JY: How do you actually sell ads?
THIS: I recommend the BANT framework. Does your target advertiser have: Bbudget to afford it, Apower of decision, NOTneed to reach your audience and Timing – needed now. To find To find advertising clients, watch for advertisers in competing newsletters and recent fundraising reports in @TechCrunch, @crunchbase, Where @danprimack Axios Pro-Rata Bulletin. When startups raise funds, they get new growth goals (i.e. the perfect time to advertise).
JY: It’s super useful and readers will certainly appreciate the specificity. Other tips?
THIS: Yes, as your business grows you will want to develop several types of advertising inventory: Premium Ads; more affordable (but smaller) ads; cheap (and even smaller) tender ads. These actually work together. You start by offering premium ads. If it’s more than what customers can pay, you run the smaller, cheaper ads and add the free callers to sweeten the pot. You can get quite tall with this setup. But ultimately, you’ll want paid newsletters as well.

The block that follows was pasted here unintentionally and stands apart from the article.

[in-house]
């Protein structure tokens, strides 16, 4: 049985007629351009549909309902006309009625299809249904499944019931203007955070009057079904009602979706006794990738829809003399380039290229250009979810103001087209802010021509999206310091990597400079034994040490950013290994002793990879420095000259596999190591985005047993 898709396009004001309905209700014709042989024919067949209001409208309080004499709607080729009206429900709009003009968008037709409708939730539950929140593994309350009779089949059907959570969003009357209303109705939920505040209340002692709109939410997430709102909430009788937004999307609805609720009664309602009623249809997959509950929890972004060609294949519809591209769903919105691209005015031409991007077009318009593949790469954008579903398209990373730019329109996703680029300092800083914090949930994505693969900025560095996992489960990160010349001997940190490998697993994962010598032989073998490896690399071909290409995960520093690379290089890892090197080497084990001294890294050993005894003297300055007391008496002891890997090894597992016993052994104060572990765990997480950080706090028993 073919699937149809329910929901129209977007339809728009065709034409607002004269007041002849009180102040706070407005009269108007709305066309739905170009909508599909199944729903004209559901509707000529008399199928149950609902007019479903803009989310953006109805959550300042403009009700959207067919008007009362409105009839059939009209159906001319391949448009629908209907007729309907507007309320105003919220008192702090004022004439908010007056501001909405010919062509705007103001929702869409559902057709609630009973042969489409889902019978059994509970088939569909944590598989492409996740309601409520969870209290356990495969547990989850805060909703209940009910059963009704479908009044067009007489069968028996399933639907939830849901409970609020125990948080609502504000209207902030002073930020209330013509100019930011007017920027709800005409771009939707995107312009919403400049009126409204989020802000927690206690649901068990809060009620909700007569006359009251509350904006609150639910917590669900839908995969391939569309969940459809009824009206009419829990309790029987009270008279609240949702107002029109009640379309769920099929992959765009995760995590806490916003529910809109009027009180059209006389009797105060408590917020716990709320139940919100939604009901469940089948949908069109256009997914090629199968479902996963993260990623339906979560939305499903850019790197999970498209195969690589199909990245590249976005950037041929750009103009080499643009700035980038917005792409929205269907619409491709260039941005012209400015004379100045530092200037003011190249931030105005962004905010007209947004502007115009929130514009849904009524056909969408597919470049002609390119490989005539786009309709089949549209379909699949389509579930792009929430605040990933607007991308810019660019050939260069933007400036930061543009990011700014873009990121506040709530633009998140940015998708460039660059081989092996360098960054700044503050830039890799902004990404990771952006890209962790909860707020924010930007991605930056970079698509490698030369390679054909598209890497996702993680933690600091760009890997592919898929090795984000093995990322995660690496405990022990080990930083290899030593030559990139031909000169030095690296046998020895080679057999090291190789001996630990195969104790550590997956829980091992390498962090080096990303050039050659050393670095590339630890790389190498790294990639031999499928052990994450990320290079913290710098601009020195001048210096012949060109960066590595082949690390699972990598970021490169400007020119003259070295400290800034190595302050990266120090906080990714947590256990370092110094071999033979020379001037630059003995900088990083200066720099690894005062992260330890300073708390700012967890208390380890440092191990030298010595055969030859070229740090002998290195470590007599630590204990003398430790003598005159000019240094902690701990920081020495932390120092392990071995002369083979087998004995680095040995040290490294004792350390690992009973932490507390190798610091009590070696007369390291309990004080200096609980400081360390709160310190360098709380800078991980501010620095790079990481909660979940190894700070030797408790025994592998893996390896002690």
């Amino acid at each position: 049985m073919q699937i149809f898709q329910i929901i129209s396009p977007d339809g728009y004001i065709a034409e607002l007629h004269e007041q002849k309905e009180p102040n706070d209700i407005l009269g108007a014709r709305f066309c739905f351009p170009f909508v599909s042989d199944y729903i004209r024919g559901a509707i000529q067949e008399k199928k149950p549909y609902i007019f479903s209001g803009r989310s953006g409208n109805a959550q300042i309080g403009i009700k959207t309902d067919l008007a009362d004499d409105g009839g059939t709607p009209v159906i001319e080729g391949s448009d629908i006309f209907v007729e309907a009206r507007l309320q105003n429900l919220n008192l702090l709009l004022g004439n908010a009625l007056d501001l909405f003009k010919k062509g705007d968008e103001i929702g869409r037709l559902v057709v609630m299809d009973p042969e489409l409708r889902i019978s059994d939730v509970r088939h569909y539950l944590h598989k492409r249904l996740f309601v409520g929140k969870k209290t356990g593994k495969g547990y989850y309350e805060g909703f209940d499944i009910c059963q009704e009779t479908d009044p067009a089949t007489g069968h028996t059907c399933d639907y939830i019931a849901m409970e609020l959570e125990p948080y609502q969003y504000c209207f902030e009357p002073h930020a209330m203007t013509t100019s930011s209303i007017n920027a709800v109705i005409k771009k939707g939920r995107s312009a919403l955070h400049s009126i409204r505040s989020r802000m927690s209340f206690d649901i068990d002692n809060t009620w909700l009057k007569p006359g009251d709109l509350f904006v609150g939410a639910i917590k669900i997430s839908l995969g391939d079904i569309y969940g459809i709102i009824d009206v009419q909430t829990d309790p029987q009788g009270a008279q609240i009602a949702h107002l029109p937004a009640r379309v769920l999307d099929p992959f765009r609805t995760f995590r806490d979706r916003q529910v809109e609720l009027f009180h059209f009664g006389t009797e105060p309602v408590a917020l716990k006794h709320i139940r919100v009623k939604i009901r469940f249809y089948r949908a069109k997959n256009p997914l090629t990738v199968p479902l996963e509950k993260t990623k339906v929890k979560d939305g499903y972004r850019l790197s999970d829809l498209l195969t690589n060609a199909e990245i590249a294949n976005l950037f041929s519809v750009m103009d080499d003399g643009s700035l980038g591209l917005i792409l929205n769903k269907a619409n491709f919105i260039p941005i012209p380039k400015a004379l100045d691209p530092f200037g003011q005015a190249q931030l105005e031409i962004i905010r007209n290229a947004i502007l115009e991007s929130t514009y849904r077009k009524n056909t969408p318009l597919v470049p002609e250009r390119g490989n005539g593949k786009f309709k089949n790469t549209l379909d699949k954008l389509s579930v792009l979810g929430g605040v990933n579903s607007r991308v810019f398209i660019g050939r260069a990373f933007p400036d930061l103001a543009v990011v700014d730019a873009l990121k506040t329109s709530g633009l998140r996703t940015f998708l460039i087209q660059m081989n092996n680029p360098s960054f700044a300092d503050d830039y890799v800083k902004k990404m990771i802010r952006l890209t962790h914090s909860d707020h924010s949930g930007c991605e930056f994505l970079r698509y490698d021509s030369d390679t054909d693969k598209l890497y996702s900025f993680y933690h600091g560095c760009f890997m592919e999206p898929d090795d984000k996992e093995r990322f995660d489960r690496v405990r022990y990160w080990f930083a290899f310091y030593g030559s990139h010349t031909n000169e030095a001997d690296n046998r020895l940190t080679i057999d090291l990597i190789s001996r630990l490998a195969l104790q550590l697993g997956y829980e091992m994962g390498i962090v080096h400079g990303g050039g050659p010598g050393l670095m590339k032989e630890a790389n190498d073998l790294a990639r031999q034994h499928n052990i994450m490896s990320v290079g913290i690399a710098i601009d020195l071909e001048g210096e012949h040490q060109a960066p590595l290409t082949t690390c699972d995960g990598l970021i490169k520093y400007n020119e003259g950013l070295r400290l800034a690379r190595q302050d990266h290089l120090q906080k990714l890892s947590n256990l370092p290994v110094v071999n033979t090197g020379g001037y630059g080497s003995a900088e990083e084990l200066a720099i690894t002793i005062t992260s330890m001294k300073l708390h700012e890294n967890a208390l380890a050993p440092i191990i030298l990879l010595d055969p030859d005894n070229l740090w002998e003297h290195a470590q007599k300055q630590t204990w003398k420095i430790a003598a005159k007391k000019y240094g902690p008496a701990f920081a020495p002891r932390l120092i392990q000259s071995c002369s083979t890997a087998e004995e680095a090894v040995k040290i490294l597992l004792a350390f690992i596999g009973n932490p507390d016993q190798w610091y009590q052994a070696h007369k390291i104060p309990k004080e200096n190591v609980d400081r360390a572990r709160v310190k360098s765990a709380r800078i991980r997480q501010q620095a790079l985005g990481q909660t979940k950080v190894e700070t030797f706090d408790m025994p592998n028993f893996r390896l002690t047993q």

JY: Why not just stick with the newsletter and free ads?
THIS: It’s not that paid newsletters generate more revenue, although they can. Paid newsletters provide recurring income. If you’re selling $ 50,000 worth of ads this year, great. But come next year, you have to start all over again. But if you sell $ 50,000 in subscriptions and renew at 50%, you start the year with $ 25,000 âin the bankâ. And paid newsletters can protect you from downturns in the advertising market and vice versa.
JY: Are there several types of paid newsletters?
THIS: Yes, there are two types. The main difference is the price and the specificity: front-end and back-end. The front-end newsletter typically charges $ 5-10 per month. Back-end products typically charge between $ 500 and $ 1,000 or more. The trick is to identify the parts of your free newsletter that people would be willing to pay for themselves. There is no practical limit to the properties of the media you can attract with this model.
JY: So, in the end, it is neither free nor paid. It’s both, isn’t it?
THIS: Exactly, you start with free. Then use it to support and market your paid products.
Long live the revolution!